Mats – firstly, you’ve made me look like a total sap having torn my heart out when staunchly defending your decision last March. Personally, that makes me more than a little bit pissed off (but I understand, I’ll explain later).
Now that that’s out of the way, a night’s sleep and a morning of reflection have sort of made me change my viewpoint on the way this whole saga turned out. If my server didn’t crap out, last night I would’ve posted an infuriated diatribe about how Mats was a hypocritical, narcissistic moneybag. But I’ve come to understand the decision as much as it is frustrating. There’s no doubt the Leafs got the short end of this stick. True, his departure has seemed inevitable for past few months but it never really felt real until now. The unrealized return will kill us all as much as the Tomas Kaberle-Jeff Carter near-deal although not as much as the Vincent Lecavalier almost-trade, the traded Roberto Luongo draft pick or the nixed Wayne Gretzky acquisition that epitomized Harold Ballard’s farcical regime.
I can see why Mats’ decision, on the surface, looks like the wrong one. Aside from the fact that Sundin sold the “full journey” reason as his justification for his refusal to waive his no-trade clause last March (and is now joining Vancouver at the 30-game mark), he also said that this season wasn’t about the money but rather about winning the Cup. Unless he sees potential in Vancouver that we’re not seeing, this either comes off as Mats opting for the biggest dollar figure to a join a team that’s not a serious contender or maybe him looking to have some fun playing alongside his fellow countrymen in Henrik & Daniel Sedin in his swansong. Maybe both. Each scenario makes Mats look self-centered and inconsiderate. Vancouver is an above-average team with Luongo in net (which he won’t be for quite some time), but I don’t think they are good enough to emerge out of that brutally strong Western circuit. They’re not there, even with Sundin. Especially if Luongo’s absence hurts their ultimate position in the standings and they have to play one of the Western forces in the early stages of the playoffs. If he wanted to win, and wasn’t in it for the money, one would think he would join the NY Rangers or Montreal Canadiens – both of whom play in a much more open Conference – at a discount ticket.
But I think MF37 is bang on: Mats painted himself into this corner with the brush of his own indecision. Sundin was struggling to a) decide whether he wants to play or not, b) try to do the right thing. I know for a fact that he was not willing to go to either Montreal or Ottawa because that would’ve been a perfidious act to commit at the expense of a fanbase that largely accepted his decision at the deadline as well as one that worshiped him during his tenure admittedly after initial trepidation (it’s tough to fill Wendel’s shoes). There weren’t any boos during the home game following the deadline, not that I heard. Undoubtedly, Mats wishes that last March didn’t have to play out as it did. But Mats did not hold it against Fletcher by any means, Cliff was simply doing his job. I think Mats was most pissed at the media for turning it into the snowball it became and thus vowed to steer clear of a city with a similar media vortex in the future, as reported widely in the media. Don’t underestimate that as a reason why he’s in Vancouver, and not New York or Montreal at the moment.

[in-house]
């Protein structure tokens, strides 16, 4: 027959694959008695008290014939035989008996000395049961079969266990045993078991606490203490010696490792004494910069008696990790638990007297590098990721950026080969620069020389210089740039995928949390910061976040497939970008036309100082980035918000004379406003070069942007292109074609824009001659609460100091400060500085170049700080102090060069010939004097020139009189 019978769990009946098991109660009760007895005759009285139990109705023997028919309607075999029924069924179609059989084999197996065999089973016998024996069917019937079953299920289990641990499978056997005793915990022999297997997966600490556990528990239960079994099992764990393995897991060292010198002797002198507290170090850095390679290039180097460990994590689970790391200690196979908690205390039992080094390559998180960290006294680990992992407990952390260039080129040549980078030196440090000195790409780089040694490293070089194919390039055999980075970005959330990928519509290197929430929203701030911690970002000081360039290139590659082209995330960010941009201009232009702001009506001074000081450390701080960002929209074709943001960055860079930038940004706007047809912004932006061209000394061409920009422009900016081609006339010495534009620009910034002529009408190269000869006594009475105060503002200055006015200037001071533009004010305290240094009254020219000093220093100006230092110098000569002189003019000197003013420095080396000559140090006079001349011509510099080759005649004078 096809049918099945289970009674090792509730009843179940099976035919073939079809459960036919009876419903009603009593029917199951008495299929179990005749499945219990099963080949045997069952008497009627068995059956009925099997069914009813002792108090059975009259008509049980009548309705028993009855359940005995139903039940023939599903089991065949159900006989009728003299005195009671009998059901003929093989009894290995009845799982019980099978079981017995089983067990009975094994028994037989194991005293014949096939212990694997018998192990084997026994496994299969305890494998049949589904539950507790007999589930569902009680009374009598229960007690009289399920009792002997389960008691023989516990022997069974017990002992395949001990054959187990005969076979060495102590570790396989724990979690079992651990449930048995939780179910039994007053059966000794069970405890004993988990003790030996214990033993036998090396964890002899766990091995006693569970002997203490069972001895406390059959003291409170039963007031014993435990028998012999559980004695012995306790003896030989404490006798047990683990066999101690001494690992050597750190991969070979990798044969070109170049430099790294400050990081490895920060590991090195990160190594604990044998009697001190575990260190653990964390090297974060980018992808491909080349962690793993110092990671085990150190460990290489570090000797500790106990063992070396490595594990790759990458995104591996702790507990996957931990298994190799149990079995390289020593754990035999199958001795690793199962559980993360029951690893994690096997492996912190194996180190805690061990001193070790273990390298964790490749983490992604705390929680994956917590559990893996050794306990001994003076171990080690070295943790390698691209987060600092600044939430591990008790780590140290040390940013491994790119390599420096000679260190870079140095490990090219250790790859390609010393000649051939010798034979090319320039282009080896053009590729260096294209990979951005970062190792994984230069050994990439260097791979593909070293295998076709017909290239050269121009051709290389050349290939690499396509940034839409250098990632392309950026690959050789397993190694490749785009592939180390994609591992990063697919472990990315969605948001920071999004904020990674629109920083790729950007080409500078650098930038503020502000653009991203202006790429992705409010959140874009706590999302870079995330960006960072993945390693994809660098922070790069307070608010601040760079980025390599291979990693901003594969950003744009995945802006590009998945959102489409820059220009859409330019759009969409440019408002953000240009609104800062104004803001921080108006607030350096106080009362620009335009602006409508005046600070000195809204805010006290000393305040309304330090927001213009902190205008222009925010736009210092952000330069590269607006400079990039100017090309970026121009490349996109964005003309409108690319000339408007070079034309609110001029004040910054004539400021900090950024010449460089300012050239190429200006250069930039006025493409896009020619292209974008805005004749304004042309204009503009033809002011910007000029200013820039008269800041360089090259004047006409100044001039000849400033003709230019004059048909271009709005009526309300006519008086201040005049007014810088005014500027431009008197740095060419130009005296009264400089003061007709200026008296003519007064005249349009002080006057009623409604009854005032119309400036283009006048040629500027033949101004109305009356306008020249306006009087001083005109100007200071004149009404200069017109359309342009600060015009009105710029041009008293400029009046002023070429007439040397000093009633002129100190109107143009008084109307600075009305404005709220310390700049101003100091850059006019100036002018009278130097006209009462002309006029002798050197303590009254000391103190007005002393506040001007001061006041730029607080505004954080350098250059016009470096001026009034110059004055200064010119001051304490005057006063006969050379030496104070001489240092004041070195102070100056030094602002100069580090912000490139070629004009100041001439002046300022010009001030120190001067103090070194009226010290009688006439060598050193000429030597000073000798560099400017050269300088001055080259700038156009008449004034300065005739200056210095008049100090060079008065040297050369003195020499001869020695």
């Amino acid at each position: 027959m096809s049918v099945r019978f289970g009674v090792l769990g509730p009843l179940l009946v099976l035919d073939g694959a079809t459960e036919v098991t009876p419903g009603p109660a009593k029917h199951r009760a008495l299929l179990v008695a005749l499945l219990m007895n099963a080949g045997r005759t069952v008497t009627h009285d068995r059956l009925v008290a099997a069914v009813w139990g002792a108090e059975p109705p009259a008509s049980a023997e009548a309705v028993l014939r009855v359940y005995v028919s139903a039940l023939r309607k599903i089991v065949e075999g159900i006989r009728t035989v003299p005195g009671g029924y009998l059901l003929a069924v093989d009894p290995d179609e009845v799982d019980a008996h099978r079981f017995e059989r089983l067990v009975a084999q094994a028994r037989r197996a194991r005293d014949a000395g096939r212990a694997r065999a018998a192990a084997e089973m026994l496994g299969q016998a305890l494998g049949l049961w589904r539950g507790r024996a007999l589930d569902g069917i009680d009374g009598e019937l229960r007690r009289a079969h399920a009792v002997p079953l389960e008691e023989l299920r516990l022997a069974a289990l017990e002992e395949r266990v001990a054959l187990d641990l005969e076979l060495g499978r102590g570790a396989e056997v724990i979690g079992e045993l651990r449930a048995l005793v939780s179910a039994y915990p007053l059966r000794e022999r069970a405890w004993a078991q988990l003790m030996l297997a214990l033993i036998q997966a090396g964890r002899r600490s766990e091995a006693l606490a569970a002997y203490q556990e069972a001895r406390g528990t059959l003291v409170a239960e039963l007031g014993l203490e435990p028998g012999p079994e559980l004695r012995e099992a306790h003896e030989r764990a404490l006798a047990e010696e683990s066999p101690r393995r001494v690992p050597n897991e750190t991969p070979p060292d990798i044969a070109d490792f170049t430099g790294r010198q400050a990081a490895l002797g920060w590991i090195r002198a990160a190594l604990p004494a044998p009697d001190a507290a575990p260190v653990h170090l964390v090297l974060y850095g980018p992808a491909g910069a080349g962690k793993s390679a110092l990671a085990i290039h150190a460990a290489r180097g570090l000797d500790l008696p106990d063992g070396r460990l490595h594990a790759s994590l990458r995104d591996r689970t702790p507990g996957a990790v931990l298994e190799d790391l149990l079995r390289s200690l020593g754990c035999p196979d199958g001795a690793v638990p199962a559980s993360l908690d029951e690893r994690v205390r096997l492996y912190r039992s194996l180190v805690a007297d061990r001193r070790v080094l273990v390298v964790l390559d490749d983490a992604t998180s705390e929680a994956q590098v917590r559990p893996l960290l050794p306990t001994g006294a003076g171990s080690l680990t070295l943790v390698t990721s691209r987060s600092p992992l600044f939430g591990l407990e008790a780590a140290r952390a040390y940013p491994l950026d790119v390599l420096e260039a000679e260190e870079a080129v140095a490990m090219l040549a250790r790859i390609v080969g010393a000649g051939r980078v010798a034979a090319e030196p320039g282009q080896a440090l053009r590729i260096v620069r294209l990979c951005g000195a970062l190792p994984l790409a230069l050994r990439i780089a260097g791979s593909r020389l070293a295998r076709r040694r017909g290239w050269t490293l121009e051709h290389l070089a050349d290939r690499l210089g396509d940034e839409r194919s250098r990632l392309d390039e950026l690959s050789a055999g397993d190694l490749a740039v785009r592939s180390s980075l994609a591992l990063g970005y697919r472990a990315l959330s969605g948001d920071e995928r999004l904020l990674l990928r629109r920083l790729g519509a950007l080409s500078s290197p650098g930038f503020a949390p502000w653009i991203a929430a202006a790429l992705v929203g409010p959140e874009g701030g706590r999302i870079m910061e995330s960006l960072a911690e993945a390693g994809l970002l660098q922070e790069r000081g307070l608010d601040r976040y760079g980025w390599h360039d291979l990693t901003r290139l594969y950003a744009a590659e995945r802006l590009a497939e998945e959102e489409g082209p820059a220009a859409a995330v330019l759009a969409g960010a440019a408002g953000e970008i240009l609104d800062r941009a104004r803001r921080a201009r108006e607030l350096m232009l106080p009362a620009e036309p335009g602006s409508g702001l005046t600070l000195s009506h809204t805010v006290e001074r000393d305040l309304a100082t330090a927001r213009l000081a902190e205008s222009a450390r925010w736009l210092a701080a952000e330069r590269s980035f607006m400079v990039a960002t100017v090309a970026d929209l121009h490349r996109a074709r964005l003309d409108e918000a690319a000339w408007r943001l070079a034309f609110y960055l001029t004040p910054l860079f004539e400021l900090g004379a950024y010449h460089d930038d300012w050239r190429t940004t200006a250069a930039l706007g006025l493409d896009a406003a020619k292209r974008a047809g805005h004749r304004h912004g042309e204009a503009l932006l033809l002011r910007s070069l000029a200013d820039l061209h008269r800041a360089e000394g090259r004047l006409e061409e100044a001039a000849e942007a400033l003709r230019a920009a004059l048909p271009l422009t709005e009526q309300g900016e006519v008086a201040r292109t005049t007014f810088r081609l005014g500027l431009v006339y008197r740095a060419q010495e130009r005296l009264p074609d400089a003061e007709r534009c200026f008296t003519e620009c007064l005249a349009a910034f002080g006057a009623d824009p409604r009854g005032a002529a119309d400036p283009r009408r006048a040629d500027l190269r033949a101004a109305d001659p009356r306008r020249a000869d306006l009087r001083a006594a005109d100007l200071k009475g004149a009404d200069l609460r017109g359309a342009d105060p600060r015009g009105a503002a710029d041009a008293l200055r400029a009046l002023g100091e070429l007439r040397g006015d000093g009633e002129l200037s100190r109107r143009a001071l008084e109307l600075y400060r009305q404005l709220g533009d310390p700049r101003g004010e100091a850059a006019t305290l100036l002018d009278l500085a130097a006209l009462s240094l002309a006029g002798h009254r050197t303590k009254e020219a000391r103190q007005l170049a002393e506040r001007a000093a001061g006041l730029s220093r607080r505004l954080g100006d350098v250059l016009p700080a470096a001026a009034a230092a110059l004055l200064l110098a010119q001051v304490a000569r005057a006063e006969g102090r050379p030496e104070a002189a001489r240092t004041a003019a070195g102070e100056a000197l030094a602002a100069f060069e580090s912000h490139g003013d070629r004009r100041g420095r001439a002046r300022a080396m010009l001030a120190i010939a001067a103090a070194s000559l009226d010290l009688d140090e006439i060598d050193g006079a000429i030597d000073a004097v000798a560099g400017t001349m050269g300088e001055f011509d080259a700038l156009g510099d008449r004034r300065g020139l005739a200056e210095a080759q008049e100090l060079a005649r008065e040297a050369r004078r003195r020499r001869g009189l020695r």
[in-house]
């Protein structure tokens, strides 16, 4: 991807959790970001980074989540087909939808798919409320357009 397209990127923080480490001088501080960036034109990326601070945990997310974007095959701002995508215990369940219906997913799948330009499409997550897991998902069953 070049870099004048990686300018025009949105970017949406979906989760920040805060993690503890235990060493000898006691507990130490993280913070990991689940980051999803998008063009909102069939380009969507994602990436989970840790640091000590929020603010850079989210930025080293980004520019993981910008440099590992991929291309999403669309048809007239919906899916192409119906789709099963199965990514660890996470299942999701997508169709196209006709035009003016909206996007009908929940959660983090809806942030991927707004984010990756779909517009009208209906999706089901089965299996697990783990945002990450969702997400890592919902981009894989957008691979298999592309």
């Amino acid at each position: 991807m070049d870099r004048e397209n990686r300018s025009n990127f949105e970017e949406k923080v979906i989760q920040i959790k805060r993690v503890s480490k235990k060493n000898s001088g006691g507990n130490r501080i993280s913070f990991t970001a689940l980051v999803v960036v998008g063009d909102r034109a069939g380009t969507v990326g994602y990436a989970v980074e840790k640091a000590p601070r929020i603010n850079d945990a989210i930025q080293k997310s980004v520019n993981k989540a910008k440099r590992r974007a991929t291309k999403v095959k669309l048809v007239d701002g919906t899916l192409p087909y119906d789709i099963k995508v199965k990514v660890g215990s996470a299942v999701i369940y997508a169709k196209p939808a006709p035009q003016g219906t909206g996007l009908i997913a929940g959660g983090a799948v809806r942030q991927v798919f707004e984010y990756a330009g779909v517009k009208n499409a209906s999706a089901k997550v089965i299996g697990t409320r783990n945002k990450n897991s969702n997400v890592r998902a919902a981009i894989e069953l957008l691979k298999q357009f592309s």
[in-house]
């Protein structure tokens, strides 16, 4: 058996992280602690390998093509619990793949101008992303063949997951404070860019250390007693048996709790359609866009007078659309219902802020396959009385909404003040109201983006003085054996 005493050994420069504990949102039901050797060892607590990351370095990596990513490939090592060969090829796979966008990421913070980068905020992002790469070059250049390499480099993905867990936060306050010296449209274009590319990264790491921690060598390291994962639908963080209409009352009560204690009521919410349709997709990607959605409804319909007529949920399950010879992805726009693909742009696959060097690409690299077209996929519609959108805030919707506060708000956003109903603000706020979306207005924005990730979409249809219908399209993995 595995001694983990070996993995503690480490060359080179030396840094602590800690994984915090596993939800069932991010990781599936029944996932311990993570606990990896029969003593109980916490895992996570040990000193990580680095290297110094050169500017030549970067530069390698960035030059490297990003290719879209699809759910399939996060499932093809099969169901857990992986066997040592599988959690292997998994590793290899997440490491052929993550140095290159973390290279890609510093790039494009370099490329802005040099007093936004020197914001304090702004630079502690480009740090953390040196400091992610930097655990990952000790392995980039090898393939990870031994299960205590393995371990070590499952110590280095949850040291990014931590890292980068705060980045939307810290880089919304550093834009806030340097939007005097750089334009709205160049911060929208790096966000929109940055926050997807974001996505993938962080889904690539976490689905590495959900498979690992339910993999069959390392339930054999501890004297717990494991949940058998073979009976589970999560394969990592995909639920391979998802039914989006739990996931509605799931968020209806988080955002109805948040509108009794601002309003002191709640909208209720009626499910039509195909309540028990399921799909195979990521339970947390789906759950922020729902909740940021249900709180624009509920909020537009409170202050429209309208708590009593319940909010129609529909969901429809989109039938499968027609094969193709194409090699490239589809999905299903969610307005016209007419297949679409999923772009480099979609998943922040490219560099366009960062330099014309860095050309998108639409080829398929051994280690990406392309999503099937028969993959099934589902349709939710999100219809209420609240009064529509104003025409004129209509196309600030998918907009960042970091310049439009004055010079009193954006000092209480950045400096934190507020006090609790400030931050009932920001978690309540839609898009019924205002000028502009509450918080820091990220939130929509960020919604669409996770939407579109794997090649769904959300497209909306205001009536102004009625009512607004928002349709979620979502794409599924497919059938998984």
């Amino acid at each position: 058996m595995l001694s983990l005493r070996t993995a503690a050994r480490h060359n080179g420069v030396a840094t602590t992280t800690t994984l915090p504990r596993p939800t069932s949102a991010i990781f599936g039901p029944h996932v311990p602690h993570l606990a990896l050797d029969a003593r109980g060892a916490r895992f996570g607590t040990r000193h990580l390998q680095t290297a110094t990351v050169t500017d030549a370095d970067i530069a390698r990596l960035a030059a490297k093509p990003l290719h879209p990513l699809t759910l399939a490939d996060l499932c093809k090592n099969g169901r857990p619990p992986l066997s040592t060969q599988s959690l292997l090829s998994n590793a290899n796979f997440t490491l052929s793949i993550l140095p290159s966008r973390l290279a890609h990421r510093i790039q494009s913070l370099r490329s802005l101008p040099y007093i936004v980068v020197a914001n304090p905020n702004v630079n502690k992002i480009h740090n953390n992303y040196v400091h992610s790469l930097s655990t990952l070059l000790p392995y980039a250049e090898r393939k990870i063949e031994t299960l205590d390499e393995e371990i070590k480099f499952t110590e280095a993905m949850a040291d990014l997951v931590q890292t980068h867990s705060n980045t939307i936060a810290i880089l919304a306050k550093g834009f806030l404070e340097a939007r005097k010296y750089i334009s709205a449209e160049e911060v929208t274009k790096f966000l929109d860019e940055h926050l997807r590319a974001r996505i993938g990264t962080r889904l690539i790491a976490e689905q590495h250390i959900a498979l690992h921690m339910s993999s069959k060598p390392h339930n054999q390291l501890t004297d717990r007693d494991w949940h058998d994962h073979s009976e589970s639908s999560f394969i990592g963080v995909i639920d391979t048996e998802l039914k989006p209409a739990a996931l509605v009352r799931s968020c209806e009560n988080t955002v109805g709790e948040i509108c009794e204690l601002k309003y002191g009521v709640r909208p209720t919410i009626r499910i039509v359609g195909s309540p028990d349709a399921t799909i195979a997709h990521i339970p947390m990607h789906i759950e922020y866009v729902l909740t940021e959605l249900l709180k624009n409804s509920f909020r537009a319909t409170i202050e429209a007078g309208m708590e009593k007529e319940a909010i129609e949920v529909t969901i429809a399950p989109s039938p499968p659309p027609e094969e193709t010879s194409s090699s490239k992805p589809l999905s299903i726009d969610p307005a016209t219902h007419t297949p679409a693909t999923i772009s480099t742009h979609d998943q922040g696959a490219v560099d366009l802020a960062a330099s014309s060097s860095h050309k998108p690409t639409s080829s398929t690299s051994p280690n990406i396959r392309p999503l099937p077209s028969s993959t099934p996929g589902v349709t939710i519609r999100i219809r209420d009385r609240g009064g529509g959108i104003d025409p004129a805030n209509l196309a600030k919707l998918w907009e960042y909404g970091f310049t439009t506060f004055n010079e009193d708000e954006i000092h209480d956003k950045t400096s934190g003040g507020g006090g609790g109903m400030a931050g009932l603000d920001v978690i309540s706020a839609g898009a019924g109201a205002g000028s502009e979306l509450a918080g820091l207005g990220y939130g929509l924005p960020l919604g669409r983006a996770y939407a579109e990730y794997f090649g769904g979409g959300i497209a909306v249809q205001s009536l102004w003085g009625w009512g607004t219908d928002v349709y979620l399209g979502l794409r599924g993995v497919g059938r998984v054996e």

But to get back to the central focus, Mats seems to have been so caught up in doing the right thing and balancing that with his own desires that his decision dragged on far longer than he anticipated. When he named Christmas as his deadline, the number of teams that still had the cap space were limited. Naturally, the teams with the cap space at this point are mostly crap (via MF37 – Atlanta, Columbus, Carolina, Colorado, LA, Nashville, Islanders, Phoenix, Blues, Lightning, Leafs, Canucks). The Rangers and the Canadiens (MTL seemed to bow out once they acquired Lang) are as tight to the cap as can be. It’s not easy as many may think to offload salary, and you’re not, as the media speculated, going to start tossing veterans into the minors and forget important intangible factors such as team chemistry and morale in order to bring in Mats, especially when you’re succeeding and/or have a wealth of depth at the center-ice position (like in NY). Sundin didn’t want to force the hand of any GM into trading away current players. Sundin recently said himself, and this is important, that “I am happy there was no player movement because I was joining the team. I hope I can come in and be part of what the Vancouver Canucks have been doing so far this year.”
Vancouver, the lone winning team on the aforementioned list, put aside the needed money for Sundin. It was clear that Vancouver was where Sundin was still very much wanted, and also where he could slip in without too much disruption in the form of player movement.
So Mats won’t become the first captain since George Armstrong to retire in Leaf colours. Ultimately, I don’t think it will seriously injure his reputation in this city. Once this decision is accepted, and it will be, fans will remember the 14 years of dignified service moreso than the controversial conclusion of his tenure.
If we can get over the loss of the unrealized return, for our youth movement’s sake we’re better off enduring the sight of him in a Canuck sweater.